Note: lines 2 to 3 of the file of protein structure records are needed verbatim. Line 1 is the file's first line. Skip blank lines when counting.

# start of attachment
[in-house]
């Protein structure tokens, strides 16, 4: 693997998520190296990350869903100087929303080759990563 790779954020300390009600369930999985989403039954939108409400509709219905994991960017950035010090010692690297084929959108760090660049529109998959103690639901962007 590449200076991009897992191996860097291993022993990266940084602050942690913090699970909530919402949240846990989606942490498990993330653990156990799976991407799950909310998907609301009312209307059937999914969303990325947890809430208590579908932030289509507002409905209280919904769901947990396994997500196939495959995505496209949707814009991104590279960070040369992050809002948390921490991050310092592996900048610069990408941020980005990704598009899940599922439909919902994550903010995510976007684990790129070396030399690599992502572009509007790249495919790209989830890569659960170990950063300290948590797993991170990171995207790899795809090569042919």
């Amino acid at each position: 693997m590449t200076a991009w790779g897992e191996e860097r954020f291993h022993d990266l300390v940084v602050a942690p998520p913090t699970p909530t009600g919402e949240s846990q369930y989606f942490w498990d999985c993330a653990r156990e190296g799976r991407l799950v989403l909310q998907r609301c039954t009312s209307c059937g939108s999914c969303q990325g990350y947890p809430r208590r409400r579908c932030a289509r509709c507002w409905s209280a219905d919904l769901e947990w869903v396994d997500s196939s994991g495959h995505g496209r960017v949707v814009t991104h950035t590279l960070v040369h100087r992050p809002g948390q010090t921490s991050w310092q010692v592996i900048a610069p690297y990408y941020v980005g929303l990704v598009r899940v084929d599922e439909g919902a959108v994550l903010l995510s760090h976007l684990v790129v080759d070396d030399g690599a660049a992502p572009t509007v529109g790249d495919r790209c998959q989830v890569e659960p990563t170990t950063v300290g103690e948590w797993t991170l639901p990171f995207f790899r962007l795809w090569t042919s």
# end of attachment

């Protein structure tokens, strides 16, 4: 693997998520190296990350869903100087929303080759990563 790779954020300390009600369930999985989403039954939108409400509709219905994991960017950035010090010692690297084929959108760090660049529109998959103690639901962007 590449200076991009897992191996860097291993022993990266940084602050942690913090699970909530919402949240846990989606942490498990993330653990156990799976991407799950909310998907609301009312209307059937999914969303990325947890809430208590579908932030289509507002409905209280919904769901947990396994997500196939495959995505496209949707814009991104590279960070040369992050809002948390921490991050310092592996900048610069990408941020980005990704598009899940599922439909919902994550903010995510976007684990790129070396030399690599992502572009509007790249495919790209989830890569659960170990950063300290948590797993991170990171995207790899795809090569042919």
């Amino acid at each position: 693997m590449t200076a991009w790779g897992e191996e860097r954020f291993h022993d990266l300390v940084v602050a942690p998520p913090t699970p909530t009600g919402e949240s846990q369930y989606f942490w498990d999985c993330a653990r156990e190296g799976r991407l799950v989403l909310q998907r609301c039954t009312s209307c059937g939108s999914c969303q990325g990350y947890p809430r208590r409400r579908c932030a289509r509709c507002w409905s209280a219905d919904l769901e947990w869903v396994d997500s196939s994991g495959h995505g496209r960017v949707v814009t991104h950035t590279l960070v040369h100087r992050p809002g948390q010090t921490s991050w310092q010692v592996i900048a610069p690297y990408y941020v980005g929303l990704v598009r899940v084929d599922e439909g919902a959108v994550l903010l995510s760090h976007l684990v790129v080759d070396d030399g690599a660049a992502p572009t509007v529109g790249d495919r790209c998959q989830v890569e659960p990563t170990t950063v300290g103690e948590w797993t991170l639901p990171f995207f790899r962007l795809w090569t042919s």